This section presents some examples of standards used to represent CDS rules. Please note that this list is not exhaustive, and other established and emerging standards for rule representation do exist.
The SNOMED CT expression constraint language (ECL) provides a computable way of intensionally defining a set of clinical meanings represented in SNOMED CT. For example, the expression constraint below represents the set of lung disorders that have an associated morphology that is a type of edema.
When executed against a specific SNOMED CT edition, an expression constraint will return the set of concepts that match the given constraint. Expression constraints can also be used to query over precoordinated and postcoordinated expressions recorded in EHRs.
SNOMED CT expression constraints provide a standard way of referring to intensionally defined sets of SNOMED CT concepts (or expressions) that are required to test CDS rule criterion. Examples of CDS rules that use SNOMED CT expression constraints can be found in 3.1.3. Rule Examples.
For more information about expression constraints, please refer to Expression Constraint Language - Specification and Guide.
The Arden Syntax is a widely-used and mature markup language for representing, sharing, and processing clinical knowledge, which makes it suitable in the application of expressing rules for use in decision support. The syntax has a long history, but is currently maintained by HL7 International. One of the advantages of the ARDEN syntax is improved human readability which is achieved by its resemblance to natural language. This in turn makes ARDEN code easier for non-technical audiences to interpret.
When used in CDS, Arden code can be embedded in independent files called medical logic modules (MLMs).
The improved readability of Arden syntax makes it easier for a clinician to validate the clinical accuracy of any given MLM. MLMs have been widely used and libraries of these modules are available. It is also worth noting that the Arden syntax does not define how it should be integrated within an electronic health record or how an application should use it.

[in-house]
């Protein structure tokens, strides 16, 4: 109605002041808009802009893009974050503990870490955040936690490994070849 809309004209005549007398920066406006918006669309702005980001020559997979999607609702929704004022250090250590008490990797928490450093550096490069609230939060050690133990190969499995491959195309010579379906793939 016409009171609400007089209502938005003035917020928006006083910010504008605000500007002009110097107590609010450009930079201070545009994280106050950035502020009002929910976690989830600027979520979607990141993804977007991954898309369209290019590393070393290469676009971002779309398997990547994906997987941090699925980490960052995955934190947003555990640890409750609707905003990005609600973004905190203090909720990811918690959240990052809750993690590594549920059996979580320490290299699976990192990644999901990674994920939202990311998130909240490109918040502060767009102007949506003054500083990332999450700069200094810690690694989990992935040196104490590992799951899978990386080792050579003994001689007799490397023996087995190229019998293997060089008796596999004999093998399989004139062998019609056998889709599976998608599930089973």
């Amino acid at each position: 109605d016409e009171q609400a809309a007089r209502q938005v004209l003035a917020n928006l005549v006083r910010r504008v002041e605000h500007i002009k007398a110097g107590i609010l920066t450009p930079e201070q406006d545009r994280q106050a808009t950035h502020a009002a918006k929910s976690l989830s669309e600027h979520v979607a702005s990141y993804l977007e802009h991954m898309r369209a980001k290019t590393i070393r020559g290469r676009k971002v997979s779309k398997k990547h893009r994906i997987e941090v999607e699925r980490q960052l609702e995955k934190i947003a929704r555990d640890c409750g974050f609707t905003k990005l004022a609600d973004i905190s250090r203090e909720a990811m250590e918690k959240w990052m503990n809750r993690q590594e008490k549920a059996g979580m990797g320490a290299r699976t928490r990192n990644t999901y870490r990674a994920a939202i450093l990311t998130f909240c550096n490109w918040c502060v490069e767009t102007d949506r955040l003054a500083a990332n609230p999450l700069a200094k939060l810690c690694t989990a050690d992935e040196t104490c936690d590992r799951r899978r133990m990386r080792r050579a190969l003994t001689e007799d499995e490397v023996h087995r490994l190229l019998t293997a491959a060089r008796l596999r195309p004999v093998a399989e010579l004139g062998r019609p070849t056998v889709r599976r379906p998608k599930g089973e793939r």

For more information on the Arden Syntax, please refer to the HL7 Implementation Guide for Arden Syntax, Release 1.
PlanDefinition is a general FHIR resource which can be used to represent a range of CDS artifacts such as rules, order sets, and protocols.
According to the HL7 FHIR specification, a resource contains a set of structured data items that conform to the definition of the resource type and can be used to exchange and/or store data to satisfy a wide range of clinical and administrative healthcare information needs.
PlanDefinition is currently defined as a draft resource within FHIR's Clinical Reasoning module. The Clinical Reasoning module is a draft of the Clinical Quality Framework Implementation Guide (or FHIR-Based Clinical Quality Framework). The guidance in this module is prepared as a Universal Realm Specification, which means it is designed to be used Internationally.
The PlanDefinition resource can be used to represent a rule using the Event-Condition-Action pattern. This pattern is defined within the actionDefinition element of the PlanDefinition resource. "A single, top-level actionDefinition represents the overall rule, with the triggerDefinition element used to specify the triggering event(s), the condition element used to specify the applicable condition for the rule, and the actionDefinition itself describing the action to be performed."
The PlanDefinition resource is used to describe series, sequences, or groups of actions to be taken, while the ActivityDefinition resource is used to define each specific step or activity to be performed. An example of an XML instance of a PlanDefinition resource that encapsulates a Chlamydia Screening rule is shown below.
Figure 3.1.4-1: Example PlanDefinition XML instance
For more information on this FHIR resource, please refer to http://build.fhir.org/plandefinition.html or http://build.fhir.org/clinicalreasoning-module.html.
The Arden Syntax standard for clinical decision support: Experiences and directions, Samwald et. al